|HASH(1P)||POSIX Programmer's Manual||HASH(1P)|
This manual page is part of the POSIX Programmer's Manual. The Linux implementation of this interface may differ (consult the corresponding Linux manual page for details of Linux behavior), or the interface may not be implemented on Linux.
hash — remember or report utility locations
The hash utility shall affect the way the current shell environment remembers the locations of utilities found as described in Section 188.8.131.52, Command Search and Execution. Depending on the arguments specified, it shall add utility locations to its list of remembered locations or it shall purge the contents of the list. When no arguments are specified, it shall report on the contents of the list.
Utilities provided as built-ins to the shell shall not be reported by hash.
The hash utility shall conform to the Base Definitions volume of POSIX.1‐2017, Section 12.2, Utility Syntax Guidelines.
The following option shall be supported:
- Forget all previously remembered utility locations.
The following operand shall be supported:
- The name of a utility to be searched for and added to the list of remembered locations. If utility contains one or more <slash> characters, the results are unspecified.
The following environment variables shall affect the execution of hash:
- Provide a default value for the internationalization variables that are unset or null. (See the Base Definitions volume of POSIX.1‐2017, Section 8.2, Internationalization Variables for the precedence of internationalization variables used to determine the values of locale categories.)
- If set to a non-empty string value, override the values of all the other internationalization variables.
- Determine the locale for the interpretation of sequences of bytes of text data as characters (for example, single-byte as opposed to multi-byte characters in arguments).
Determine the locale that should be used to affect the format and contents of diagnostic messages written to standard error.
- Determine the location of message catalogs for the processing of LC_MESSAGES.
- Determine the location of utility, as described in the Base Definitions volume of POSIX.1‐2017, Chapter 8, Environment Variables.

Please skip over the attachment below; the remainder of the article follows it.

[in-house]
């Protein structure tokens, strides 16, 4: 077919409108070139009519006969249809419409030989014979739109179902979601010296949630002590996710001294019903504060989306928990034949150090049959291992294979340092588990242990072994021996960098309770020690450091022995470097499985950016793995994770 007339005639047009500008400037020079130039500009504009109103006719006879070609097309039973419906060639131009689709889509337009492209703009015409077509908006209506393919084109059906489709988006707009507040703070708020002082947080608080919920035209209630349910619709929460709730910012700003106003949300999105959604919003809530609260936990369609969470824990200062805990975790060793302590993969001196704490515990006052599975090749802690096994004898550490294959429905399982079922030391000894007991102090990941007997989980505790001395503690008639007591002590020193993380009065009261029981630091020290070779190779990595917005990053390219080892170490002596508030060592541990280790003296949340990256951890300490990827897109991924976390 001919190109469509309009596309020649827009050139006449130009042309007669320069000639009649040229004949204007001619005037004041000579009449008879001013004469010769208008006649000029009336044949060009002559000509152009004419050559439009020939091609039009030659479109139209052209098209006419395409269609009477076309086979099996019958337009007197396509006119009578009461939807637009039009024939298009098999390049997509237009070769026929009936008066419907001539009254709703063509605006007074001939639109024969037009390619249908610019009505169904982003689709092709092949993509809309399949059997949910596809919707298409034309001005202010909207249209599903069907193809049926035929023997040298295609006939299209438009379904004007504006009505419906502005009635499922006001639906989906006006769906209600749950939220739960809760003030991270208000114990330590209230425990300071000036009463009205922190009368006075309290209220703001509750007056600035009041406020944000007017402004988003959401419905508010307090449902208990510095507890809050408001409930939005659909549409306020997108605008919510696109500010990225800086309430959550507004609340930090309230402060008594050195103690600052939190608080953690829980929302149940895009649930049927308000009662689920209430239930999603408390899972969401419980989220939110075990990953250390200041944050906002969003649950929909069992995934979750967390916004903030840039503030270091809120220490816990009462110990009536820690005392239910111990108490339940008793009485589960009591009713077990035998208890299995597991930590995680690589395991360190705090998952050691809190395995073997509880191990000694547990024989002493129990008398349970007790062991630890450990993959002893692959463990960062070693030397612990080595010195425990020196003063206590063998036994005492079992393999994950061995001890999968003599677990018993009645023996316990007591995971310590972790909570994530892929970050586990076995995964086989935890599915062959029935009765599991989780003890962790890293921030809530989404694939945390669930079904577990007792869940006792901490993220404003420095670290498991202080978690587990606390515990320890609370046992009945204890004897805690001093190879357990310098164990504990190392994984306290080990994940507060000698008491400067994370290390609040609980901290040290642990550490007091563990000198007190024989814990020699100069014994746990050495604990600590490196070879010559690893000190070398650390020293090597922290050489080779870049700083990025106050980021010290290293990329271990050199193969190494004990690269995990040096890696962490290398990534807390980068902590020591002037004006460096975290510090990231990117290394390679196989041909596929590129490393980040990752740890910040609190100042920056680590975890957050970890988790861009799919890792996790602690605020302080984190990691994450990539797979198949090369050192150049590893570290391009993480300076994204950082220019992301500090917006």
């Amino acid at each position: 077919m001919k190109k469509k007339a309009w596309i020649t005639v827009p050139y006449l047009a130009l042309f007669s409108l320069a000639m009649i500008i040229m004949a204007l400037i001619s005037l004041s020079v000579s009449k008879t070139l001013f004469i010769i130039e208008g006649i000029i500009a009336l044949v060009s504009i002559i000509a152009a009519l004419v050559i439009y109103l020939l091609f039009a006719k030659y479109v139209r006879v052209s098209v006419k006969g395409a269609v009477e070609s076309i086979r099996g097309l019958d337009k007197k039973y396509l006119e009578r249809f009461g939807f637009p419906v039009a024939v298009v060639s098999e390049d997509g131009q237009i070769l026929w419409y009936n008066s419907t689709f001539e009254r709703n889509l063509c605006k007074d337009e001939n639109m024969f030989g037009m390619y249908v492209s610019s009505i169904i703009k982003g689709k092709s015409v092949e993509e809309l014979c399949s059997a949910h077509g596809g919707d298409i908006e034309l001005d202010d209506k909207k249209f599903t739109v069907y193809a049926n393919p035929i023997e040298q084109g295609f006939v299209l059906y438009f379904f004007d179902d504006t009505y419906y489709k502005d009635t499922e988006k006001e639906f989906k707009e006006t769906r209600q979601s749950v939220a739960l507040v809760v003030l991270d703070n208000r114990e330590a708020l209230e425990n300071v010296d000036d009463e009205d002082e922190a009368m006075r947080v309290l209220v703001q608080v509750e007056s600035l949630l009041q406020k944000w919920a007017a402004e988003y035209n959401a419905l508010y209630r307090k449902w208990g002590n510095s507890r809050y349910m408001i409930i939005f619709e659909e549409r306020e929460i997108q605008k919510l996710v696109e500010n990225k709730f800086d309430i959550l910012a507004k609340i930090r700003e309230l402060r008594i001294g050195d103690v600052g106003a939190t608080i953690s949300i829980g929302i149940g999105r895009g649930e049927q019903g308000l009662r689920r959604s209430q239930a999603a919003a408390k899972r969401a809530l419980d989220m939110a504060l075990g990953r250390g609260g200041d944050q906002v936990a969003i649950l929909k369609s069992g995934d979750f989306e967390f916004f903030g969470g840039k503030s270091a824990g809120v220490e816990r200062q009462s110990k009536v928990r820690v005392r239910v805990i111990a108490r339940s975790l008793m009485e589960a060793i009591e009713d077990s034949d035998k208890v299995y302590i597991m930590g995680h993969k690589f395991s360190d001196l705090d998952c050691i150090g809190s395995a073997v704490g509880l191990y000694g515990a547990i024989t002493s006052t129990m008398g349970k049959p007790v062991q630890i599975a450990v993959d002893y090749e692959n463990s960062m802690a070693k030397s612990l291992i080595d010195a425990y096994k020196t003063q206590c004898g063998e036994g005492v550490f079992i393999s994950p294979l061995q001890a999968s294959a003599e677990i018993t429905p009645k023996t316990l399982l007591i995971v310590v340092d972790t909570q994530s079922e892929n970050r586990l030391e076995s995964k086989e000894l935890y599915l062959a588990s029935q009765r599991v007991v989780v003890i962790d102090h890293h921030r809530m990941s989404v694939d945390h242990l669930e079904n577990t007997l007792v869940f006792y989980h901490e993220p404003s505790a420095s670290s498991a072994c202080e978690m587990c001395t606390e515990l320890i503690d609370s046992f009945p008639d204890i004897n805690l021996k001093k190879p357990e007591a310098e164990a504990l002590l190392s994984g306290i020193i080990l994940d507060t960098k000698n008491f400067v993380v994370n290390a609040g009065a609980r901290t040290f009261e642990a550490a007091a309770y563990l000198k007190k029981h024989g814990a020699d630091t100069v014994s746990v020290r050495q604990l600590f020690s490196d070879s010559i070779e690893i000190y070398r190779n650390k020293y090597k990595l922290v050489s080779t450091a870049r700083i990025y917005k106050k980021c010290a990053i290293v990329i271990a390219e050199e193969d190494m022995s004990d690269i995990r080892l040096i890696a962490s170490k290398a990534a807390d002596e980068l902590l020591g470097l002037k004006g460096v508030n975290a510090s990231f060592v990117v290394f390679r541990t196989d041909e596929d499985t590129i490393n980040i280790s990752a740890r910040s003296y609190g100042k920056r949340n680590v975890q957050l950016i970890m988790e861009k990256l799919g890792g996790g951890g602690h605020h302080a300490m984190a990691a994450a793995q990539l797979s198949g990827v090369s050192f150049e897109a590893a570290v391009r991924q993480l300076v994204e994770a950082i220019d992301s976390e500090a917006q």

The standard output of hash shall be used when no arguments are specified. Its format is unspecified, but includes the pathname of each utility in the list of remembered locations for the current shell environment. This list shall consist of those utilities named in previous hash invocations that have been invoked, and may contain those invoked and found through the normal command search process.
The standard error shall be used only for diagnostic messages.
The following exit values shall be returned:
- Successful completion.
- An error occurred.
The following sections are informative.
Since hash affects the current shell execution environment, it is always provided as a shell regular built-in. If it is called in a separate utility execution environment, such as one of the following:
nohup hash -r find . -type f | xargs hash
it does not affect the command search process of the caller's environment.
The hash utility may be implemented as an alias—for example, alias -t -, in which case utilities found through normal command search are not listed by the hash command.
The effects of hash -r can also be achieved portably by resetting the value of PATH; in the simplest form, this can be:
The use of hash with utility names is unnecessary for most applications, but may provide a performance improvement on a few implementations; normally, the hashing process is included by default.
Section 184.108.40.206, Command Search and Execution
The Base Definitions volume of POSIX.1‐2017, Chapter 8, Environment Variables, Section 12.2, Utility Syntax Guidelines
Portions of this text are reprinted and reproduced in electronic form from IEEE Std 1003.1-2017, Standard for Information Technology -- Portable Operating System Interface (POSIX), The Open Group Base Specifications Issue 7, 2018 Edition, Copyright (C) 2018 by the Institute of Electrical and Electronics Engineers, Inc and The Open Group. In the event of any discrepancy between this version and the original IEEE and The Open Group Standard, the original IEEE and The Open Group Standard is the referee document. The original Standard can be obtained online at http://www.opengroup.org/unix/online.html .
Any typographical or formatting errors that appear in this page are most likely to have been introduced during the conversion of the source files to man page format. To report such errors, see https://www.kernel.org/doc/man-pages/reporting_bugs.html .
|2017||IEEE/The Open Group|